Culture & Character: A Football Story

Story by Scott Graison

Photography by Rob Christy

 

culture [ kuhl-cher]

development or improvement of the mind by education or training

Something new and unique is happening at Estero High School, initiating with the football team and rippling out to the community; fans who attend the games will see it soon. There’s a different culture that’s already begun to emanate which is unlike any that the guys on the gridiron have displayed before.

Asst Coach Kyle Weisman

Coach Kyle Weisman helps lead practice

When the Wildcats take the field for the home opener against North Port on August 23, this team will manifest some major changes from previous teams that have donned the pads and helmets for Estero. There is a new track circling the field, a new scoreboard, and new uniforms for the players. But what will be more prevalent is the new outlook, the new mission, the new culture.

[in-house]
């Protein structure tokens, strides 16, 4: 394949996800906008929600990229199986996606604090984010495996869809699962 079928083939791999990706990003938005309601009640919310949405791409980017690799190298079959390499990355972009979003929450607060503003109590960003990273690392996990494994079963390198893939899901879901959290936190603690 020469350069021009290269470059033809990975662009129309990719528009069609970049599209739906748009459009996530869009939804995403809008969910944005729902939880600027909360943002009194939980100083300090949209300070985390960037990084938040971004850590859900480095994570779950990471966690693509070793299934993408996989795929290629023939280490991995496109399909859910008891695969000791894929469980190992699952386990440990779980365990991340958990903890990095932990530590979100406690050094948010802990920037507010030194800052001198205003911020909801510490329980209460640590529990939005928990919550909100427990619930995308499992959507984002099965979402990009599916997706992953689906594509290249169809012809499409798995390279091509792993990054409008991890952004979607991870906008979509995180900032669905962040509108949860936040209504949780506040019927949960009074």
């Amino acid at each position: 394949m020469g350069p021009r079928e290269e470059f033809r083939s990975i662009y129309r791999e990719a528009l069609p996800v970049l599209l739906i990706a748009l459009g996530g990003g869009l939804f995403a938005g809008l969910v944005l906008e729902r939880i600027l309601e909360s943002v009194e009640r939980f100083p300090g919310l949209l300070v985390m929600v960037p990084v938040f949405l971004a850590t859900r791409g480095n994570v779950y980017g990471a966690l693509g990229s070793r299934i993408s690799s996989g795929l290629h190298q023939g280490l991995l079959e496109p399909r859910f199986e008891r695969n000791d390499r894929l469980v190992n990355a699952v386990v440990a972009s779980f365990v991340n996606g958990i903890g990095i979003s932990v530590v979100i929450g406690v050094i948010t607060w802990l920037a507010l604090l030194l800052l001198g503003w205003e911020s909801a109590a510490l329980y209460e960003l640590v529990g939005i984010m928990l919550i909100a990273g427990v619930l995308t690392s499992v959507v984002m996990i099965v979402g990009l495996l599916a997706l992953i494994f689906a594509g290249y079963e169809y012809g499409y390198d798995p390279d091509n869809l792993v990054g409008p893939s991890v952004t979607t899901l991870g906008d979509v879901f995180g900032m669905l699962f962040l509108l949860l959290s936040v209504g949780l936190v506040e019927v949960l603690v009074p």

Are wins and losses important? Of course they are. That was a rhetorical question. But, the most critical thing is the building of character. Head Coach Darren Nelson is employing a 3D style of coaching the team: physically, emotionally and spiritually. The 3D mantra is not simply another coaching philosophy. It is a paradigm shift in purpose that leads to the outcomes desired — those that too often fail to be achieved.

“We want our kids to have a positive experience, to become successful on and off the field,” says the coach. “From a school and community standpoint, we want to be one — a family — not just a slogan, but a living breathing thing. It will be felt in the community.”

After a season that saw Coach Nelson thrust into the role at the last minute (following the abrupt resignation of the previous head coach), Nelson finally gets to lead in his own style and with his own convictions as he calls the shots for Wildcats Football. His vision extends far beyond the Friday Night Lights experience.

“It’s not about the coaches; it’s about the kids and their parents. It’s their program,” adds Assistant Coach Matt LeLievre. “It used to be selfish, all about everyone doing everything for football — cheerleading, band, ROTC, and dance doing their jobs for the players.”

The team prays at the end of a Journey session

The team prays at the end of a Journey session